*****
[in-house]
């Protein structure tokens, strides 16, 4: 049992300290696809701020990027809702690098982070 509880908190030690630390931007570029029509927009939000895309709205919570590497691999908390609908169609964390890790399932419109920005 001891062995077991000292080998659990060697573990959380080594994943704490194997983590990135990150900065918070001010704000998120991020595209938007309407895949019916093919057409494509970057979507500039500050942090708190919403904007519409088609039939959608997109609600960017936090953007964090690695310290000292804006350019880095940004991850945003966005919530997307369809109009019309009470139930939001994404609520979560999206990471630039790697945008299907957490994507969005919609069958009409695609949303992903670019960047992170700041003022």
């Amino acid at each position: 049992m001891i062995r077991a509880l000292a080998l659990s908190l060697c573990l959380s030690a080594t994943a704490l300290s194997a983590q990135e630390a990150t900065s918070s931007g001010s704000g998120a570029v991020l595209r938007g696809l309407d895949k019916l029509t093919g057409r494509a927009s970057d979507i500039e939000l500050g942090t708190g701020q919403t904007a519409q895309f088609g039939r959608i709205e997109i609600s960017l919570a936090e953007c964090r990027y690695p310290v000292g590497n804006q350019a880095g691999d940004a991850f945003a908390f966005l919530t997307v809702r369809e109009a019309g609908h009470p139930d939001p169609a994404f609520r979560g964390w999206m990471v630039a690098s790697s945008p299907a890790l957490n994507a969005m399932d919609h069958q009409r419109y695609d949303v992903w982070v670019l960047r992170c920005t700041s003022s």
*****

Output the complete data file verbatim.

[in-house]
């Protein structure tokens, strides 16, 4: 049992300290696809701020990027809702690098982070 509880908190030690630390931007570029029509927009939000895309709205919570590497691999908390609908169609964390890790399932419109920005 001891062995077991000292080998659990060697573990959380080594994943704490194997983590990135990150900065918070001010704000998120991020595209938007309407895949019916093919057409494509970057979507500039500050942090708190919403904007519409088609039939959608997109609600960017936090953007964090690695310290000292804006350019880095940004991850945003966005919530997307369809109009019309009470139930939001994404609520979560999206990471630039790697945008299907957490994507969005919609069958009409695609949303992903670019960047992170700041003022």
């Amino acid at each position: 049992m001891i062995r077991a509880l000292a080998l659990s908190l060697c573990l959380s030690a080594t994943a704490l300290s194997a983590q990135e630390a990150t900065s918070s931007g001010s704000g998120a570029v991020l595209r938007g696809l309407d895949k019916l029509t093919g057409r494509a927009s970057d979507i500039e939000l500050g942090t708190g701020q919403t904007a519409q895309f088609g039939r959608i709205e997109i609600s960017l919570a936090e953007c964090r990027y690695p310290v000292g590497n804006q350019a880095g691999d940004a991850f945003a908390f966005l919530t997307v809702r369809e109009a019309g609908h009470p139930d939001p169609a994404f609520r979560g964390w999206m990471v630039a690098s790697s945008p299907a890790l957490n994507a969005m399932d919609h069958q009409r419109y695609d949303v992903w982070v670019l960047r992170c920005t700041s003022s």